Despite this pressure, many nurses have stood strong for our patients and our rights, and were attacked for it. Just ask Edith, an oncology RN at HCH who has been helping patients fight cancer for 13 years. Edith was a leader in the nurses’ effort to improve patient safety and care, so she was targeted in management’s union busting. Hospital management fired Edith for no defensible reason – a fact which became obvious when we pushed back and the hospital management was forced to re-hire her and provide 14 weeks of back pay and other compensation.  A major life disruption for Edith is only one of many caused by unfair hospital management practices that have at times prevented HCH nurses from advocating for our patients.

Instead of working with us to improve patient care, hospital management did everything it could to stop us from exercising our rights.  The judge agreed with nurses that management was acting unfairly.  “Credible”, “unrefuted”, “undisputed”– these are some of the terms the judge used to describe nurses’ testimony about the unfair labor practices of management at the May hearing.  And the judge told management to stop violating our rights and required the posting of notices around the hospital about labor law and how it had been violated.

Nurses have been vindicated by the decision.  Despite the challenges posed by the administrators and managers, we continue to work to protect our patients and to organize a union to improve care and conditions at the hospital. All because we care deeply about our patients and providing the care they deserve.

HCH RNs have been deeply touched by the outpouring of support from the community for our patients and our effort to organize to protect them. In February, more than 100 people came out in the cold to stand with us for quality care, including community members, religious leaders, elected officials, and patients. Four area members of Congress, six of the nine Montgomery County Council members, and three quarters of Maryland legislators representing Montgomery County have urged Holy Cross Hospital management to listen to nurses concerns, respect our rights as workers, and stop their attacks on us. Nurses are proud to stand with our community, faith, and elected leaders.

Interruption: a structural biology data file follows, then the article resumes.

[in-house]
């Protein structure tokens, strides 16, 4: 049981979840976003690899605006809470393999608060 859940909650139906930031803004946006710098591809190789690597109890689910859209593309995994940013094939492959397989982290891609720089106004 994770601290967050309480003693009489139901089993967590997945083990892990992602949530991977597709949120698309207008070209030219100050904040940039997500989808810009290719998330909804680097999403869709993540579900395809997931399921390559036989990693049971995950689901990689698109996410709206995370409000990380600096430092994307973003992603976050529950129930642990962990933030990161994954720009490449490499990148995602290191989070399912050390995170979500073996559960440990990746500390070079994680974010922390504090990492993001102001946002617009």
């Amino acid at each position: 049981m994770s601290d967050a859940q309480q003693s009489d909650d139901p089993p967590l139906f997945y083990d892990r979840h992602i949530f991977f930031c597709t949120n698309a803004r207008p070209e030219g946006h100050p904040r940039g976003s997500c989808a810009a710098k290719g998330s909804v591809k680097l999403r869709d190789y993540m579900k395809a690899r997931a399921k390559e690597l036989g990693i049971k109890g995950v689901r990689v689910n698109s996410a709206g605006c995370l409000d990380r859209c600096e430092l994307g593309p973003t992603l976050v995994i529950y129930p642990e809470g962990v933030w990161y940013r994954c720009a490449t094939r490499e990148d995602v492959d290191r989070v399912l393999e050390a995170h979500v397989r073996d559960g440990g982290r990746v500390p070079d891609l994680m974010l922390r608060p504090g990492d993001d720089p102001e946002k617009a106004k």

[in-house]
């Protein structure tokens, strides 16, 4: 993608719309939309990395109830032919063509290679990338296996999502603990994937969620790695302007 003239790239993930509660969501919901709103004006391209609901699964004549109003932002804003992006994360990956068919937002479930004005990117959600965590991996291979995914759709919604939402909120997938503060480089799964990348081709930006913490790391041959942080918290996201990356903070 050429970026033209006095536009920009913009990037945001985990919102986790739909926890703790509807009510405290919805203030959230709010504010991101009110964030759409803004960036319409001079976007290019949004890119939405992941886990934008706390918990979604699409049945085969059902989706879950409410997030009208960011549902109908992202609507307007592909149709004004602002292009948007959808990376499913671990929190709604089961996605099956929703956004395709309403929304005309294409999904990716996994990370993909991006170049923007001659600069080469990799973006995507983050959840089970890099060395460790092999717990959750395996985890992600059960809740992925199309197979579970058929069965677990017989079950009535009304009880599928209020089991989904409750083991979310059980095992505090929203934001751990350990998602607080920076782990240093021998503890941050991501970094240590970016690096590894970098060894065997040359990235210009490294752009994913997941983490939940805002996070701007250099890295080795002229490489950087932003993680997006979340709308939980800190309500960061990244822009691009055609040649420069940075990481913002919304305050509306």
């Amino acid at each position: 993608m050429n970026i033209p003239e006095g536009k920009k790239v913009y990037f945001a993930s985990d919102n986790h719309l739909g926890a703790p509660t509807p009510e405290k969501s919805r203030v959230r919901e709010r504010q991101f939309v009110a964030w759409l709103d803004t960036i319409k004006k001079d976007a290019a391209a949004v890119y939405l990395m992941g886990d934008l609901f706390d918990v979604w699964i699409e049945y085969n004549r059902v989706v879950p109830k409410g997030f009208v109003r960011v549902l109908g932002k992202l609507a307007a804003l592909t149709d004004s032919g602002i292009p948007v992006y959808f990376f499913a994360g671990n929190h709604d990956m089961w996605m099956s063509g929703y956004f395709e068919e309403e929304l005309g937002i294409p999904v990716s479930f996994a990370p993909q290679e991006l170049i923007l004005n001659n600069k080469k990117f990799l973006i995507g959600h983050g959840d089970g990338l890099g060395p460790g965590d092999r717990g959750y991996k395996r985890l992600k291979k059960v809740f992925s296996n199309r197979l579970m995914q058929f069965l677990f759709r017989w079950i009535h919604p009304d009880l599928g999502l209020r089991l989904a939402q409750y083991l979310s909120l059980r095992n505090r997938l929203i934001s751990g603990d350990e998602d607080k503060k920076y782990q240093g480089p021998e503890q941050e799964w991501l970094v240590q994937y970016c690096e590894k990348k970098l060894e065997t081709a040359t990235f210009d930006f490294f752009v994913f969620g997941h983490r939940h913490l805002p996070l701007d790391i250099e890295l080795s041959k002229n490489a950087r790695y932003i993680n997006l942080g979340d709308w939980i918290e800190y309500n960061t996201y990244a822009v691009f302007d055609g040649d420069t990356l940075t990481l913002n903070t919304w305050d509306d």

We have continued our efforts to organize a union at the hospital so that we can be effective in our patient advocacy, and can protect ourselves and those we care for.  We urge Holy Cross Hospital management to take this opportunity to stop its unlawful behavior, focus on patient care, and recognize and respect our rights.

Learn more about nurses’ unionization and patient advocacy efforts at

ALJ Decision Holy Cross by David Lublin on Scribd


MoCo’s Giant Tax Hike, Part Four

By Adam Pagnucco.

The tax hike is the part of the budget that is getting the most attention, but the County Council took another unusual step: it refused to fund part of the county employees’ collective bargaining agreements.  Labor has taken notice.